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At TED, changing the future of the world is entertainment

Sims creator, Lost writer and former eBay president discuss how technology and entertainment can change the world.

MONTEREY, Calif.--The Sims creator Will Wright, media mogul and former eBay president Jeff Skoll, and war documentarian Deborah Scranton share something in common.

They believe entertainment and technology can help change the world.

The three media executives, along with Lost creator J.J. Abrams, shared the stage here Friday at the Technology, Entertainment and Design conference. During a two-hour talk called "Screenovation," each executive tied his or her work in entertainment to altruistic ambitions or social responsibility, major themes emerging at this year's TED conference.

Will Wright Will Wright

For example, Wright wants his upcoming simulation game, Spore, to help kids think more about how their actions today can have a long-term effect on the world. With the evolution game, kids can learn about global warming, he said, by pumping carbon dioxide into the virtual atmosphere and then watching the planet burn up in minutes.

"By giving kids toys like this, I hope to give them some sense of what it might be like to (live on Earth) in 100 years," the game creator said of Spore. "That's why I think toys can change the world."

For Skoll, making a difference meant leaving eBay in 2000 and ultimately joining the entertainment business. The online-auction giant's first employee, now a billionaire, became inspired by Common Cause founder John Gardner, who told the former Silicon Valley executive to "bet on good people doing good things."

In 2003, Skoll founded Participant Productions, which aims to create films inspiring social change.

"The surest way to become a millionaire is to be a billionaire and go to Hollywood and make movies," Skoll joked, referring to the tough odds of a social entrepreneur surviving in Hollywood.

His film company has since funded and produced Al Gore's , George Clooney's media censorship drama . Upcoming projects include a Jimmy Carter documentary called He Comes in Peace and a film about 1960s war protesters called Cicage 10.

Skoll said Participant Productions has spawned a Web-based community of hundreds of thousands of advocates around the films it has produced.

"What drives me is a vision of the future, a world of peace, prosperity and sustainability," Skoll said, though "I realize how far we have to go to get there."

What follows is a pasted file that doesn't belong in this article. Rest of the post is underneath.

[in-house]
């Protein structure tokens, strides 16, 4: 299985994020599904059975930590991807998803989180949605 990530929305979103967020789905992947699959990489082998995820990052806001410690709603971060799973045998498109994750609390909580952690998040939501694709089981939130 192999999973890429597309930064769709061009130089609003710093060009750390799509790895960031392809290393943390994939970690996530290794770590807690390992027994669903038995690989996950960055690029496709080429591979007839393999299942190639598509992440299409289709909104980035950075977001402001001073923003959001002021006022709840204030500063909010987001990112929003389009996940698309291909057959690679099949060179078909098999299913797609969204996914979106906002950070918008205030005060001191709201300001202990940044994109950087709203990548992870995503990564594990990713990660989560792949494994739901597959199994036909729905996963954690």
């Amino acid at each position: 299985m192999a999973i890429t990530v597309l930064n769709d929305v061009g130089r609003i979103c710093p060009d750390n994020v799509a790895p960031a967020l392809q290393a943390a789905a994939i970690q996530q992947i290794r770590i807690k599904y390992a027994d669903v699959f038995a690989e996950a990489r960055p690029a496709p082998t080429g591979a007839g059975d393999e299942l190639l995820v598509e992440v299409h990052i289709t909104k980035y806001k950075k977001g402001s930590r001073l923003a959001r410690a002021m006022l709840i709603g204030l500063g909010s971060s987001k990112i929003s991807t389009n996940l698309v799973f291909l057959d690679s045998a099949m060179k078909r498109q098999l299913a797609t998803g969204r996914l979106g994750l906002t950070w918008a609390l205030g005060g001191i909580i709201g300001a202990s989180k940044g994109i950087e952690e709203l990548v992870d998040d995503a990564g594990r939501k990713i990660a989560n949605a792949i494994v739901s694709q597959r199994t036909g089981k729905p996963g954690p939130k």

Chapter 1 begins today, Skoll added. "It begins within each of us. We have the power to equal those opportunity gaps. If the men and women here can't make a difference, I don't know who can."

One of those women speaking the TED conference was Scranton, director of featuring video from American soldiers in Iraq.

The War Tapes debuted last year at the Tribeca Film Festival and won an award for best documentary feature. Scranton discussed how she couldn't have told the story of those soldiers' lives without technology and the Internet.

For her project, nearly a dozen soldiers used Sony cameras and Microsoft Vista software . Scranton said her film crew saved 3,211 of the soldiers' e-mails, instant messages and text messages, and installed cameras on the military Humvees for real-time video that captured "that intimacy" of the war and the soldiers' experiences.

Scranton commented on the detachment of the war from Americans' day-to-day lives. "There's such a disconnect," she said. "People can go for days here and not feel like there's a war going on."

Scranton added that she's asking people who say they're against the war but support the soldiers to do something to demonstrate that support. "I challenge us to operationalize those terms."

The talk given by J.J. Abrams was comparatively lighter in tone. The Hollywood impresario behind TV hits Lost and Alias joked on stage that a lot of people ask him, "What the hell is that island? No seriously, what the hell is that island?"

Abrams traced his fascination with mysteries to his childhood, when his grandfather introduced him to a Super 8 camera and a Tannen's Mystery Box of tricks, which Abrams still hasn't opened.

"I love the design of this thing," Abrams said. "It represents something important to me; it represents my grandfather. It represents infinite possibility, hope and potential...Mystery boxes are everywhere in what I do. The mystery box is inside all of us."

Abrams used this anecdote as segue to discussing what he said is proving to be the biggest magic box today in the entertainment business: technology. "The most incredible mystery now is what I think is happening with technology. Technology is democratizing the creation of media."

For his part, Spore creator Wright hopes technology will do more than democratize media. He wants the game to inspire a generation to invent a new future.

Spore, expected to launch this fall, encourages players to grow from a microbe to a land-based creature, and eventually to explore and colonize space, as technology and business moguls like Virgin CEO Richard Branson are trying to do today. But gamers can also play with simple weather systems, the dynamics of the world and the geology of innumerable planets within it.

"Most games put players in the role of (Star Wars') Luke Skywalker. This is about putting the player in the role of George Lucas," Wright said.